If you’re interested in watching a metalhead lose their shit, pose this question to them and stand back: If you could only listen to Iron Maiden or Judas Priest for the rest of your life, which one would you choose? Their eyes will bug out of their head, they’ll need some time to dissect each band's discography in their mind before they answer, and their answer will likely flip-flop from hour to hour. It’ll be entertaining, guaranteed.
The funny thing about that question, while the answer seems like it’d be a matter of personal preference or opinion, is that there is only one correct answer: Judas Priest. Not to discredit or dwarf the MASSIVE contribution Iron Maiden made to the history and ever-changing landscape of heavy metal, but the story and stylistic journey of Priest is way more interesting and multifaceted than Maiden’s. Plus, Priest’s new material, 2018’s Firepower in particular, is much more relevant and worth revisiting than anything Iron Maiden has put out in the last 15 or 20 years. Proof of this was magically put on display by Judas Priest Saturday night at the Moda Center.
Judas Priest’s performance last April at the Memorial Coliseum came just after Firepower’s release, and it was one for the books. The band played new material, all the hits from the classic records, plus a few older tracks for the real die-hards in the crowd. Rob Halford’s voice sounded ageless, and despite announcing his retirement from live performances due to Parkinson’s disease, Glenn Tipton made an appearance and played all the encore songs. Saturday’s performance was not unlike last year’s—the band played more tracks from Firepower, dug even deeper into a career that is rapidly approaching 50 years, and new guitarists Richie Faulkner and Andy Sneap further solidified themselves into the Judas Priest storyline.
Of course, Rob Halford’s signature, uncanny vocal style takes the cake at any and every Judas Priest show there ever was, but the fresh, young blood in Faulkner and Sneap inject a much-needed vigor into Judas Priest that can’t be denied. Yes, it’s always better for a legacy band to retain as many original members as possible lest they lose some intangible credibility, but there’s something to be said about enlisting younger musicians that have worshipped said band for most of their lives; they bring an outsider’s perspective with a historian's knowledge that can be quite useful. Faulkner and Sneap are certainly to blame for Judas Priest unearthing deep cuts from the mid-'70s to play live, like “Victim of Changes,” “Tyrant,” and “Starbreaker.” There is a fairly large cross section of fans at the shows who just want to hear the radio hits like “Breaking the Law” and “Living After Midnight,” but Faulkner and Sneap know the young, internet-bred fans that a legacy band needs to retain want to hear the more historic tracks—the ones no modern band could ever reproduce. The buried inceptions of greater things to come, scorched by the white-hot flame of vivacious youth. Judas Priest’s discography is thick with songs that will inspire and define endless bands and musicians for evermore. Thank the metal gods they are willing to dive deep and put those songs on display.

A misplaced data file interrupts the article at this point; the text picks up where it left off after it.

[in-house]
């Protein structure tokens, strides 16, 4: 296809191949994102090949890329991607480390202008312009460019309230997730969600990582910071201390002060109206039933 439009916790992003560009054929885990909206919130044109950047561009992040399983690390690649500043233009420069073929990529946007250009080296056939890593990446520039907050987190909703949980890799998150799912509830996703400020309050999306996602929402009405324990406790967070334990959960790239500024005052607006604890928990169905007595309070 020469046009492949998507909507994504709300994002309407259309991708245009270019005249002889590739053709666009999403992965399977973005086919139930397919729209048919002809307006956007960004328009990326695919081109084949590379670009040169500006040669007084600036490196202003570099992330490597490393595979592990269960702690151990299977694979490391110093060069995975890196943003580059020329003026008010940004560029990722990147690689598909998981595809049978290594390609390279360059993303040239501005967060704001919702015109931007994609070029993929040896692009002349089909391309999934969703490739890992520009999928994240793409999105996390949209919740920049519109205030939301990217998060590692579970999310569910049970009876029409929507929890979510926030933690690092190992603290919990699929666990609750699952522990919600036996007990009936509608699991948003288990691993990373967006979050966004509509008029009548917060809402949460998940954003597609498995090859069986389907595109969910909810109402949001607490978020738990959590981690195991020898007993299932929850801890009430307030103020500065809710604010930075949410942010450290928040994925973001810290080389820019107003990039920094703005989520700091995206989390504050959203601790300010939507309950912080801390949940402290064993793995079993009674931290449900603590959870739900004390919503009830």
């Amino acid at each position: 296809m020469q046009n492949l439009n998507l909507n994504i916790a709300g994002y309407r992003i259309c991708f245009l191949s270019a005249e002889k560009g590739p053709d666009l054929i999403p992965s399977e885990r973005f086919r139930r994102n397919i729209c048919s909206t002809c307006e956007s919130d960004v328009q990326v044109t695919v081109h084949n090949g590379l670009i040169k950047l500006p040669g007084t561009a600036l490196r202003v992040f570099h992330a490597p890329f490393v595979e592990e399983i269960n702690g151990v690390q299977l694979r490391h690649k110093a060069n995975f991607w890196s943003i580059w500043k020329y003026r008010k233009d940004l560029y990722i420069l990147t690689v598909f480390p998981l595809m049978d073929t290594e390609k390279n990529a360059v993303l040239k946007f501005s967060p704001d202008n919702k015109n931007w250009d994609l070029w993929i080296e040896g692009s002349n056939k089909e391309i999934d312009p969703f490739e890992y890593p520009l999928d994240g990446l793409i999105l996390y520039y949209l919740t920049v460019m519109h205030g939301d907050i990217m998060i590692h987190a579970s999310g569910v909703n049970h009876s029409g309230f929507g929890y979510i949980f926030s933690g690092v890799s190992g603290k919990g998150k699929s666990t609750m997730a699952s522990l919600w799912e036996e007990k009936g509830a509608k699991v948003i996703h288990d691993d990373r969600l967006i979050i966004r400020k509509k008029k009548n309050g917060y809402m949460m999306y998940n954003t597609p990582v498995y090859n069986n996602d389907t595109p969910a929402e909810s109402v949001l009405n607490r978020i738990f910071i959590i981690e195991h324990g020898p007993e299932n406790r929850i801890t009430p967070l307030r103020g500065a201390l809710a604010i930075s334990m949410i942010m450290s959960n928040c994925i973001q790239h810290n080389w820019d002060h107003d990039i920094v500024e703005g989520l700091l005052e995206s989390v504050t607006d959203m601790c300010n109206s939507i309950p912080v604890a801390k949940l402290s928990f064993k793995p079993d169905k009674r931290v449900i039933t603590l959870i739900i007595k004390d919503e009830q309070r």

The stage show itself wasn’t too spectacular: a few CGI videos here and there, some back drop and lighting changes. Rob Halford traded out his jacket between every second or third song for some other flashy, studded, leather number. And he rode a motorcycle out onto the stage for “Hell Bent for Leather,” as per usual. The simple stage show that Priest presents really isn’t an issue. Their music doesn’t need any added visual pomp to captivate an audience.
As long as Rob Halford can continue to cut glass and topple cities with his vocal cords, Judas Priest isn’t going anywhere. Their past earned them infamy, but their future is what will make them eternal. Iron Maiden, you’ve got some catching up to do…